death and disease reporting, and correctional facility reporting requirements.<br />

House Bill 351 provides that when a qualified record is lost, damaged, or destroyed other<br />

than in circumstances where there is intentional tampering to avoid filing requirements a<br />

local government legislative body can present an affidavit of the record’s contents in lieu of<br />

presenting the record itself. A local government following this process shall be deemed in<br />

compliance with the state law or regulation and shall not be penalized.<br />

Prior to submitting an affidavit in accordance with House Bill 351, the local government must<br />

make a good-faith attempt at replacing or recreating the record, including bona fide attempts<br />

to contact the individual or entity in charge of producing or storing the records, reproduction<br />

of the data that constituted the record or recreation of the record, and contact with an<br />

individual or entity that possesses a copy or additional original of the record. If these attempts<br />

are unsuccessful, a local government may submit an affidavit that contains the following<br />

information:<br />

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12) LOCAL GOV. ADMINISTRATION<br />

• The statutory citation requiring submission of the record and a description of the general<br />

contents of what was required to be submitted;<br />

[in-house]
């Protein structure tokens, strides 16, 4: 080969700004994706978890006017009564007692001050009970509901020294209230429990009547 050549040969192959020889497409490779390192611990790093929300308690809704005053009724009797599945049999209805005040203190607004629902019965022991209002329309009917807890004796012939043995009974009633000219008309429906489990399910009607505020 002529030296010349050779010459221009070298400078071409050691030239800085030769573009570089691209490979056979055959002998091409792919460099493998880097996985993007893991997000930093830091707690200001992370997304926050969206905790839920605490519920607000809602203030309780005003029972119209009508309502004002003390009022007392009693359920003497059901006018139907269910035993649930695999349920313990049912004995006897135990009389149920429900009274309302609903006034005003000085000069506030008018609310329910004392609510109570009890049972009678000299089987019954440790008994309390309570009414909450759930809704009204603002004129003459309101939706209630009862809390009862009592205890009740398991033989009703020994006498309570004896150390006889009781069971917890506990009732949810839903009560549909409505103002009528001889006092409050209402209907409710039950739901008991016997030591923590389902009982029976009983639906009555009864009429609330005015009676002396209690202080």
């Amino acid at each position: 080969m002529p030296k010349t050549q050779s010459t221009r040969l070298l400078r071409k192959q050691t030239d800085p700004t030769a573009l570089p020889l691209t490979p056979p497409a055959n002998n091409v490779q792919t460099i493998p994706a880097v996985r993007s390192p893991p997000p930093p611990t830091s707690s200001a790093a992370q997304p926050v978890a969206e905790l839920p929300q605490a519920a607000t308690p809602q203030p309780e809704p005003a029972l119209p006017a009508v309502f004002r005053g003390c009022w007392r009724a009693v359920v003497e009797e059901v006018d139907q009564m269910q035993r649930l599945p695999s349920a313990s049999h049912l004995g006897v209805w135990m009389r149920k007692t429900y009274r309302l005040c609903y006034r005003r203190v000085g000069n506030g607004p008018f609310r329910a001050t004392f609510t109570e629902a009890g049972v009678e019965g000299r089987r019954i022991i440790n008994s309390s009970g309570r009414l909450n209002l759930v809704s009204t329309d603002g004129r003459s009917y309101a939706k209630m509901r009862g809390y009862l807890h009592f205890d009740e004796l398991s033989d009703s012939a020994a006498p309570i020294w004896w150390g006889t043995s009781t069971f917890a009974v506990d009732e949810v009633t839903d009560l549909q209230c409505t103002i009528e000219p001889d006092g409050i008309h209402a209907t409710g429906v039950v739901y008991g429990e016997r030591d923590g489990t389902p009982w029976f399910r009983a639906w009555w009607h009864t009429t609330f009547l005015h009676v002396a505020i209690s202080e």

• A description of the circumstances surrounding the loss, damage, or destruction of the<br />

record;<br />

• A detailed description of specific efforts the local government used to reconstruct the<br />

record; and<br />

• A citation of any data or information that the local government has been able to replace or<br />

reconstruct from the original record and the data or information itself.<br />

House Bill 351 also contains a provision that allows a state government entity to require a local<br />

government to reproduce information contained in the record if the state government entity<br />

determines that the information is necessary for governmental operations.<br />

Rep. Deanna Frazier Gordon<br />

(R-Richmond) rises to speak on<br />

House Bill 351. Representatives<br />

voted 82-15 to pass the measure<br />

on Feb. 8.<br />

House Bill 399 – Municipal Audit Procedures<br />